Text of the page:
Jaiden Gant's an eighth grader at Aliamanu Middle School, and one of her favorite classes is PE.
"I like running and dodge ball. Dodge ball's really fun," she said.
But the school may temporarily shelve physical education class to focus on academics that need improvement instead.
Jaiden started a petition drive to try and keep that from happening.
"We sit down at a desk for six hours and we need to get up and run and get our excess energy off," she said.
Physical education isn't required in Hawaii's public intermediate and middle schools. Principals decide whether it should be offered.
But exercise experts say that needs to change.
"It should be required. All of our children should have an opportunity to exercise and learn how to exercise. It's not just about movement. It's not just about activity," said Shelley Fey, of the Society of Health and Physical Educators.
The state Department of Education recognizes the health benefits of physical education but if test scores need improving -- like at Aliamanu -- academics take priority.
Meanwhile, Health Department officials acknowledge the difficulty of the issue, but say schools should be making room for P.E.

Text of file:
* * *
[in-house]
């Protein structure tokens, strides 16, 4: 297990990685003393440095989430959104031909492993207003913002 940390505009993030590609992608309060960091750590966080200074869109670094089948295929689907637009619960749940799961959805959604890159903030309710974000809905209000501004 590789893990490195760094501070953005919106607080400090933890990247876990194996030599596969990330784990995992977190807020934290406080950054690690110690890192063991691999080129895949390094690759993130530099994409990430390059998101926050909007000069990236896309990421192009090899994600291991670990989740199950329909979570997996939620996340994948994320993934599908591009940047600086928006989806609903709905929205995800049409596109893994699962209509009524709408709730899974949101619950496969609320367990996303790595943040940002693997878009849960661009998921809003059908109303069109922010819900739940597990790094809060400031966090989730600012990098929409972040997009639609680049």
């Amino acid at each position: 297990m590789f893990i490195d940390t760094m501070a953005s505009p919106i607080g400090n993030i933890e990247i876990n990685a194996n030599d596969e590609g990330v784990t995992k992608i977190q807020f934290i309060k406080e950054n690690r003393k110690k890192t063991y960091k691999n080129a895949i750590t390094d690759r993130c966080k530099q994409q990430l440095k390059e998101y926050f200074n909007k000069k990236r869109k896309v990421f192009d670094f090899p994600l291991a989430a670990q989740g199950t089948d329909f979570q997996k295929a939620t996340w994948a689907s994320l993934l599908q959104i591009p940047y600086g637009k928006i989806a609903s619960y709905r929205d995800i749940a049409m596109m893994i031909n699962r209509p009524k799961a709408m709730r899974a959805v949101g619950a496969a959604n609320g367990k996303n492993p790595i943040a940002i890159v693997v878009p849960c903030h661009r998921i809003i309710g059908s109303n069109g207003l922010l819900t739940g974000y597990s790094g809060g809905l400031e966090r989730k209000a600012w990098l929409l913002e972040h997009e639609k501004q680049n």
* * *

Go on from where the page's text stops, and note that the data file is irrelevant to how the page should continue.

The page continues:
"So we know that students who are more physically active and more fit tend to have higher grades, less absenteeism, better focus in class and fewer discipline problems," said Jennifer Ryan, the Health Department's children and youth specialist.
The nation's new education act acknowledges the importance of physical education in all grades.
"It really needs to be integrated into the school setting," Fey said.
Jaiden wants to be a PE teacher someday. So far, she's collected 120 signatures on her petition.
"Building healthy habits at a young age can help us when we're older," she said.
The DOE said if Aliamanu Middle's principal needs to temporarily table P.E., it would be next school year. The Board of Education is reviewing middle school graduation requirements that include health and P.E.